Paying the price US tax deal could prove deadly for small banks

by Matthew Allen,
December 9, 2013 – 17:03
Big banks, which sparked the US crackdown by knowingly or recklessly harbouring untaxed assets, have the financial clout to absorb costs and fines. But regional institutions, making up one in four of all Swiss banks, may face a harsher ultimate penalty, despite shouldering a far lesser burden of guilt than larger rivals. In August, Switzerland agreed to US demands that force banks to come clean about their US clients. Under the terms of the deal, any bank found to have a single tax evader on their books is automatically catapulted into the same liability category as larger rivals. The Swiss financial regulator has requested banks to come forward by December 9 if they intend to sign on to the US tax deal. By the end of the year they need to have informed the US authorities. While eventual fines may be lower than more culpable peers, the administrative and legal costs of dealing with the US authorities could run into millions of francs. “Some banks will have to take part in the programme based on a single US client relationship that they were not even aware of when the account was opened, perhaps because they had dual citizenship that the bank did not know about,” Christian Fischer, managing partner at the CFM Partners law firm, told “This is a costly exercise which could kill some small banks which feel they have not done anything wrong. Many banks are struggling, even loss-making at the moment, and this is a huge additional cost that they will not be able to bear.”
Expensive rotten apples

The stark reality is that all banks, no matter their size, have an unpalatable choice to make the before the end-of-year deadline to participate in the treaty expires: incur crippling legal bills to sign or risk annihilation at the hands of the US criminal courts. The penalty for getting such decisions wrong is plain for all to see: banks Wegelin and Frey have already gone out of business after incurring the wrath of the US Department of Justice. The DoJ has made it clear that it would continue to throw any bank that attempts to wriggle out of its obligations to the criminal courts. But the alternative to criminal proceedings will also cost banks dear. Signing up to the non-prosecution treaty could rack up legal fees to the tune of millions of francs and attract US civil penalties of up to 50% of untaxed assets held by banks. “The programme is barely tolerable both economically and legally,” Swiss Bankers Association (SBA) chairman Patrick Odier recently told reporters. Small banks have been horrified to learn that dual Swiss-US citizens are also being targeted by the US treaty. In addition, the US agreement holds banks to blame for merely failing to notice their clients hiding assets from the US tax authorities, as opposed to actively encouraging evasion. “Some banks cannot say for certain if they count US citizens among their clients who have failed to tax their assets or make voluntary disclosures in the US,” Rolf Zaugg, chief executive of the Zurich Regional Bank and chairman of the Clientis regional group, told the Tages-Anzeiger newspaper. To find out could easily cost at least CHF100,000 ($112,000) and then upwards of CHF1 million in legal fees to join the US non-prosecution programme if any rotten apples were uncovered by the search, he added. “I am particularly annoyed at some of the big banks that have left us with this mess,” Zaugg told the newspaper.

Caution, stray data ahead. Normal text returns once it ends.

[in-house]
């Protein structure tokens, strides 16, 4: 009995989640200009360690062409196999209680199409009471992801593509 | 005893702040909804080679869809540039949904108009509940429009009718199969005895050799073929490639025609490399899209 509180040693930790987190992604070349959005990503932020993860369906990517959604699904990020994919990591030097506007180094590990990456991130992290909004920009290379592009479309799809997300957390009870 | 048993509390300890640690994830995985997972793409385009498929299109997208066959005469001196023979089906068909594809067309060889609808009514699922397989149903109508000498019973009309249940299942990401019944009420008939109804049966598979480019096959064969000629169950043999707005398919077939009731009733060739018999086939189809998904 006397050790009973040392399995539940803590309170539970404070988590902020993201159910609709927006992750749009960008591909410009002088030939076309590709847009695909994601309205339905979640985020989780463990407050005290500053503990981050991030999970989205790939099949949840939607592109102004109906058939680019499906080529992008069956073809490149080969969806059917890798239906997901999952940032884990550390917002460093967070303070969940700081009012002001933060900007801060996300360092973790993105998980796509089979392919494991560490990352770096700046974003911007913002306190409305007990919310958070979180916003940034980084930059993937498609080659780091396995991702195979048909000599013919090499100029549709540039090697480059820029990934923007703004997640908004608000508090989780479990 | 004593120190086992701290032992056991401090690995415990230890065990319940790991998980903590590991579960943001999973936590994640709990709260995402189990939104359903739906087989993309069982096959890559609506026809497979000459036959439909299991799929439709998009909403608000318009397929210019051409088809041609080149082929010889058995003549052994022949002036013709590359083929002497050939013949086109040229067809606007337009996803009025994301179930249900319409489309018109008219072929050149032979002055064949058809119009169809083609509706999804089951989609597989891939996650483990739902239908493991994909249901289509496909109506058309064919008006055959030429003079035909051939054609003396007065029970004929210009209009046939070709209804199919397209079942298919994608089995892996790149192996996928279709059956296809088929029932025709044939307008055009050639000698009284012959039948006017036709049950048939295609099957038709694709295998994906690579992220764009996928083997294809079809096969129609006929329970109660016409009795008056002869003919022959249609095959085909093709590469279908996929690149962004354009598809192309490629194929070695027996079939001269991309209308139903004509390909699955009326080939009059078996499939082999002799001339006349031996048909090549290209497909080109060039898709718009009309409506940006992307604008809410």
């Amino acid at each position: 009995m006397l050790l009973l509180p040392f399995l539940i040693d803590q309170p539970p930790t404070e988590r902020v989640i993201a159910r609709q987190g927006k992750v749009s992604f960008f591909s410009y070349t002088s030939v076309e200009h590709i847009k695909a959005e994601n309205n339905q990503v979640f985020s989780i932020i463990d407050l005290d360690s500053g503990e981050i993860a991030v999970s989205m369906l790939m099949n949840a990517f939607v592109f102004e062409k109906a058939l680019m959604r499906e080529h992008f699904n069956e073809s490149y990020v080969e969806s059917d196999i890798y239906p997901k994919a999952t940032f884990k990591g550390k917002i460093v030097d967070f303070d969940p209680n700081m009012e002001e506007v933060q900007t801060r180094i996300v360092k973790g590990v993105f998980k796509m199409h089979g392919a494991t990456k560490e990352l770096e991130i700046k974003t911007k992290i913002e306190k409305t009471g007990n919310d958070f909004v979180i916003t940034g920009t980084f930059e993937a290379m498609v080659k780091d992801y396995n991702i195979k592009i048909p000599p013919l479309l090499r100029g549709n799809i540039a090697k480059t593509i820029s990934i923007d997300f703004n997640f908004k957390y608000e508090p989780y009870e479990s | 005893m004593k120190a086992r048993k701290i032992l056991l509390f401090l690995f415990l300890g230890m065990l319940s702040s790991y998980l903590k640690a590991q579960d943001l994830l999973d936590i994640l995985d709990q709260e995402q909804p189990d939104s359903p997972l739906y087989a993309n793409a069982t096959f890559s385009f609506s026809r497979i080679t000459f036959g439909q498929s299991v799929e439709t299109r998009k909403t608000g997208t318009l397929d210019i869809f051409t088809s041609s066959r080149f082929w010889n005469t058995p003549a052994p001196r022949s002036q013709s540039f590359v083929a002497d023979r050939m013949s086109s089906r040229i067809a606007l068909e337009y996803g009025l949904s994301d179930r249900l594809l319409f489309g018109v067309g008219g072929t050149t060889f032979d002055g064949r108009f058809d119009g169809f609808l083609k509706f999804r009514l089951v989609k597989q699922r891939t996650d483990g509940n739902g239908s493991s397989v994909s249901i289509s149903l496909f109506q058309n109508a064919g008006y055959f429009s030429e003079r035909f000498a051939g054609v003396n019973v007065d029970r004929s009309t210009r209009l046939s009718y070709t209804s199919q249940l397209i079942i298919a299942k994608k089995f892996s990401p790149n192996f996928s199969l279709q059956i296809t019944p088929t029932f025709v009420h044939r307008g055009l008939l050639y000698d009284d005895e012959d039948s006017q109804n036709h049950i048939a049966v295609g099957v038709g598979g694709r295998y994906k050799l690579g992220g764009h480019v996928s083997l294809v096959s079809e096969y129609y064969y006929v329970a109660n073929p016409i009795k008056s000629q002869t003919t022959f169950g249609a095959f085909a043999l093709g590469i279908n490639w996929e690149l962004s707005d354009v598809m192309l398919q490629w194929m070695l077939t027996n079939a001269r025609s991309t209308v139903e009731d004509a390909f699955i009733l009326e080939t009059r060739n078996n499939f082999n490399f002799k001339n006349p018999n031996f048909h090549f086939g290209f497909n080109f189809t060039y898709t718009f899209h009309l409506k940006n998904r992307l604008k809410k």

Categorizing guilt

Swiss Finance Minister Eveline Widmer-Schlumpf has been lambasted for signing an agreement that leaves so much to the mercy of interpretation. And the DoJ has made it crystal clear that it has the monopoly on interpreting the details. This includes defining the grade of wrongdoing for individual banks, set out in four different categories (see box). Group one banks are already known and under criminal investigation, while the remaining three clusters define a range of guilt from serious (group two) to none (group four). The DoJ has warned against banks trying to downplay their liability or hoodwink the US authorities. “There are banks who say: ‘We have only done a little bit wrong therefore we belong in group three’,” Kathryn Keneally, assistant attorney-general at the DoJ’s tax division told the SonntagsZeitung newspaper last month. “But these banks would be well advised to choose group two.” The underlying message is clear: unless a bank knows that it is 100% squeaky clean it should count itself as criminal. But by joining the Swiss-US deal it can reduce its criminal liability to a civil offence and pay a financial penalty. “Exposure to tax evasion issues in the US can be counted as a risk to the institution,” Tobias Lux, spokesman for the Swiss Financial Markets Supervisory Authority (FINMA), told “We want to know whether they have an adequate risk programme to deal with this risk.” Given the level of uncertainty, several banks have chosen to ignore FINMA’s December 9 deadline, including Switzerland’s third-largest banking group, Raiffeisen, which wants more time to make up its mind.